As baseball teams go, the Wyoming State Penitentiary All-Stars looked a lot like any other from the era. A team photo from their 1911 season shows a sharp-looking ball club decked out in spiffy uniforms, matching caps, gloves and bats proudly displayed.
Closer examination reveals a darker side.
The lineup included a murderer at shortstop, a burglar at third and manning first base was a convicted rapist. If that’s not enough, the team’s star player in right field had a date with the hangman before the season was scheduled to end.
It sounds like a twisted version of the old Abbott & Costello comedy routine “Who’s On First?” Call it “Field of Nightmares.” Never mind the 1927 Yankees, this was the original “Murderers’ Row.”
It’s hard to believe, but this tale is 100% true. A team of prison convicts made up one of Wyoming’s better baseball teams in 1911. What’s more, there is every reason to believe they were literally playing for their lives.
The Wyoming State Penitentiary All-Stars was a baseball team made up of convicts who showed some aptitude for the sport.
On the surface, it was one of the more novel prison programs instituted by a newly installed warden who cherished the game. At its ugliest, it may have fostered the same kind of corruption that the previous warden had been accused of.
This story comes at a time in American history when the popularity of baseball was beginning to sweep the nation. At the turn of the century, the sport of baseball was becoming all the rage. Every kid wanted to be like Honus Wagner, Ty Cobb and Christy Mathewson. Men followed daily box scores religiously.
In Wyoming, baseball fever was catching on as well. Semi-pro and amateur teams were sprouting up everywhere. Edward Meeker’s 1908 hit “Take Me Out to the Ball Game” was still getting airplay on home radio sets.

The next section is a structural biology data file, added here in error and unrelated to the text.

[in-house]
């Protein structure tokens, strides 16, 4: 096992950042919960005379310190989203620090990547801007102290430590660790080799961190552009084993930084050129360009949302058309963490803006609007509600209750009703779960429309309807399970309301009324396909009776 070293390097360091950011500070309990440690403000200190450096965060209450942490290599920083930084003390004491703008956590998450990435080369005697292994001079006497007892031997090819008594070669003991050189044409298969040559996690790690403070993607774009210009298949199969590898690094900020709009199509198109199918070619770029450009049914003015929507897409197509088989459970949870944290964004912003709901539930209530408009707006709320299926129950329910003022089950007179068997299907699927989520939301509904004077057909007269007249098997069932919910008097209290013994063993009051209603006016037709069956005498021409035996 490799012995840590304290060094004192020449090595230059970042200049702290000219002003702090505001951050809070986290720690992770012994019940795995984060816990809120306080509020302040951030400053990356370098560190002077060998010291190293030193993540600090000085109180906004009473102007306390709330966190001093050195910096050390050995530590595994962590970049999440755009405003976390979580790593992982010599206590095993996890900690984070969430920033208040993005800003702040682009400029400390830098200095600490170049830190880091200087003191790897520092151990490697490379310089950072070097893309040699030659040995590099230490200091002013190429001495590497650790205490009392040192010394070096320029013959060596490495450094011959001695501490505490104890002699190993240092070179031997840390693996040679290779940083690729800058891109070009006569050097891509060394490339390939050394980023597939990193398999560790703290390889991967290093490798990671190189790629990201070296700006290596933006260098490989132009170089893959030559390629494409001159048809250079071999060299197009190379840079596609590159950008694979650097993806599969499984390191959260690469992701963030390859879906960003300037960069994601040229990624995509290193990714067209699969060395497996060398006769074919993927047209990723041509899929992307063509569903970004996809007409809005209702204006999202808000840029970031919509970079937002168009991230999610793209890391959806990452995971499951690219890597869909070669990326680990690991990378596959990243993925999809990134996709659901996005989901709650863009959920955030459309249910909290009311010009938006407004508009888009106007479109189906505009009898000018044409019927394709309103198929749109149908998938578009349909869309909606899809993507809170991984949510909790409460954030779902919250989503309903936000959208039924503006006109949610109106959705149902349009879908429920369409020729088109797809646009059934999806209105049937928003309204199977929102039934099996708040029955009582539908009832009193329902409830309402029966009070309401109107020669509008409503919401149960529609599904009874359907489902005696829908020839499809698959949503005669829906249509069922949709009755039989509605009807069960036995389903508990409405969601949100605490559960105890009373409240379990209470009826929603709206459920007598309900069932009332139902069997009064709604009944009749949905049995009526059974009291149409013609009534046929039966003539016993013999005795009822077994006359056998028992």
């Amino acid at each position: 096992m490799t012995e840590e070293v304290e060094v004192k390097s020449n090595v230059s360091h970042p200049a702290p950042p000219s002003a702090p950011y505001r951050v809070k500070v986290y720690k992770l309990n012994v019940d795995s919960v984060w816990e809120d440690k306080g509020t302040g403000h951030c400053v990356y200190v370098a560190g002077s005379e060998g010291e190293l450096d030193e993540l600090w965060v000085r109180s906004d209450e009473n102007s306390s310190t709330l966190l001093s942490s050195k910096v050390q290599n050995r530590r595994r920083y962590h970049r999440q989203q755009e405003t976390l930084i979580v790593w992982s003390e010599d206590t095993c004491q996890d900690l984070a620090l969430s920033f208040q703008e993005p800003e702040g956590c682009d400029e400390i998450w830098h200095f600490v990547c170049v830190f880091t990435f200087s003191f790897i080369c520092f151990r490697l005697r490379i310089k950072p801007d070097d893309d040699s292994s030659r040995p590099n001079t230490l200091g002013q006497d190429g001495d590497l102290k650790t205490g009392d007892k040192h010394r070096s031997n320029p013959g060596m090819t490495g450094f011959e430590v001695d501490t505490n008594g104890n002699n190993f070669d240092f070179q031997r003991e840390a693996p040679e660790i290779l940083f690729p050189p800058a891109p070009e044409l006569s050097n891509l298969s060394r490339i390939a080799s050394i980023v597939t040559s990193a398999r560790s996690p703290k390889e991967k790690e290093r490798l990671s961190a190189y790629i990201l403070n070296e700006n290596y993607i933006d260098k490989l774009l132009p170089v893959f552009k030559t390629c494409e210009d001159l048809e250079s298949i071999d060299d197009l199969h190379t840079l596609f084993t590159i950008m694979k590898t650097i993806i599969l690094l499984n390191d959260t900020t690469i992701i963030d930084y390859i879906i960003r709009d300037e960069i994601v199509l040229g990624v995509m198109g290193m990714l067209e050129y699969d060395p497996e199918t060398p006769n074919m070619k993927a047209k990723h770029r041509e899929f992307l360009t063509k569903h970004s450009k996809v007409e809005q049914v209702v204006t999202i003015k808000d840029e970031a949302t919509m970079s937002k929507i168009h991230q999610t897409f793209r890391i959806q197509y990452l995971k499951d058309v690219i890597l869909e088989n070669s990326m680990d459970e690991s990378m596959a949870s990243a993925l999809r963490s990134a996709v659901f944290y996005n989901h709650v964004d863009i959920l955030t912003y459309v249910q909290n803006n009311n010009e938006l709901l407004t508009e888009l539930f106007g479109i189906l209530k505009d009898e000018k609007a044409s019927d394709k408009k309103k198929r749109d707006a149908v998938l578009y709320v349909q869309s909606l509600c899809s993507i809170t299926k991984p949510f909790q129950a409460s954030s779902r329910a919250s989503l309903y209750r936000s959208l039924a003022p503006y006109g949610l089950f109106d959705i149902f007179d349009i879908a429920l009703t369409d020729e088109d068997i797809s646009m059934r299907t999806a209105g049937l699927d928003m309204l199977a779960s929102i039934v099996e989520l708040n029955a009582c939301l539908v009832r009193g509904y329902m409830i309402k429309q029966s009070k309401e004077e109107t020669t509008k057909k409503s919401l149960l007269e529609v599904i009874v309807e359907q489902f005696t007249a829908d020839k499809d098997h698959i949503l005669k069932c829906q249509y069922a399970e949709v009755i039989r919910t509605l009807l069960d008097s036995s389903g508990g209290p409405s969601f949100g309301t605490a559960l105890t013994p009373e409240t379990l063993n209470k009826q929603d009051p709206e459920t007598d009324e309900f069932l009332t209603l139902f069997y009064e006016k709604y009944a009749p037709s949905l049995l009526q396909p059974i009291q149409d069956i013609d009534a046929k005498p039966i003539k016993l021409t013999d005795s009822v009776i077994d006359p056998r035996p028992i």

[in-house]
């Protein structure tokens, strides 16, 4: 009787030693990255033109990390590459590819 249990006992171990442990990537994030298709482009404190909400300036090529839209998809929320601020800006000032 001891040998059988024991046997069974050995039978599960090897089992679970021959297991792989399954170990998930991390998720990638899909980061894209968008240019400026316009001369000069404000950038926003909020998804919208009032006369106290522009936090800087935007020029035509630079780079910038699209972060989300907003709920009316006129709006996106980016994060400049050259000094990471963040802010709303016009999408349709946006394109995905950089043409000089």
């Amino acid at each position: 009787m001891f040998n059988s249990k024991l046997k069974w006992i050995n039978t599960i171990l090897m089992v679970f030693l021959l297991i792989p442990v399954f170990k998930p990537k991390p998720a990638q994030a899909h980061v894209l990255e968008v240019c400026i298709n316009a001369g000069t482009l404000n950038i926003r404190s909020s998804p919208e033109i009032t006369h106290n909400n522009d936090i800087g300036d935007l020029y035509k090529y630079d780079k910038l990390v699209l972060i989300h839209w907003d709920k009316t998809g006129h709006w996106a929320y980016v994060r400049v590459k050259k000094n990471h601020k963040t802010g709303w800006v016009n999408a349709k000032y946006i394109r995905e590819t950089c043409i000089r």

Fans in the Cowboy State couldn’t get enough of the game.
This preoccupation with America’s pastime helped pave the way for the WSP All-Stars, but the catalyst was far more ominous in nature.
Early Days At The State Pen
Opened for business in 1901, the Wyoming State Penitentiary in Rawlins was the kind of gloomy lockup that made criminals almost wish for the rope. No running water or electricity, it was a cold, dark and miserable place to be incarcerated.
To make matters worse, millionaire businessman Otto Gramm practically ran the prison with assistance from the actual warden, JP Hehn. Under a penitentiary lessee program popularized in the South and instituted elsewhere in the nation, inmates were put to work for Gramm manufacturing brooms in a makeshift prison factory for 57 cents a day.
Prisoner grunts were often mistreated and barely fed enough to stay alive while Gramm benefitted from an average of 60 dozen brooms per day produced by his conscripted workforce from among the 200 inmates at the Wyoming State Penitentiary.
It was “a system of the dark ages,” said one inmate, Harry Pendergraft, who was in for larceny.
After more than a decade in operation, Gov. Joseph Carey shut the program down in 1911 and cleaned house. The governor tapped Big Horn County Sheriff Felix Alston as the new warden and the scene was set for wide-sweeping prison reform.
No change was bigger than the assembling of the institution’s first baseball team.
Bad News Bears
A huge baseball fan, Alston thought a prison team could boost spirits amongst the inmate-players and build moral at the prison across the board. What he didn’t count on was just how good a team he would assemble.
Ranging from ages 18 to 39, the inmate All-Stars roster was fleshed out by the likes of shortstop Joe Guzzardo (manslaughter), first baseman Eugene Rowan (rape), third baseman John Crottie (grand larceny), center fielder Sidney Potter (forgery), second baseman Frank Fitzgerald (breaking and entering) and right fielder Joseph Seng (first-degree murder).
Ace pitcher Thomas Cameron, 20, was a coal miner from Tennessee with an explosive fastball and a rap sheet that included sexual assault.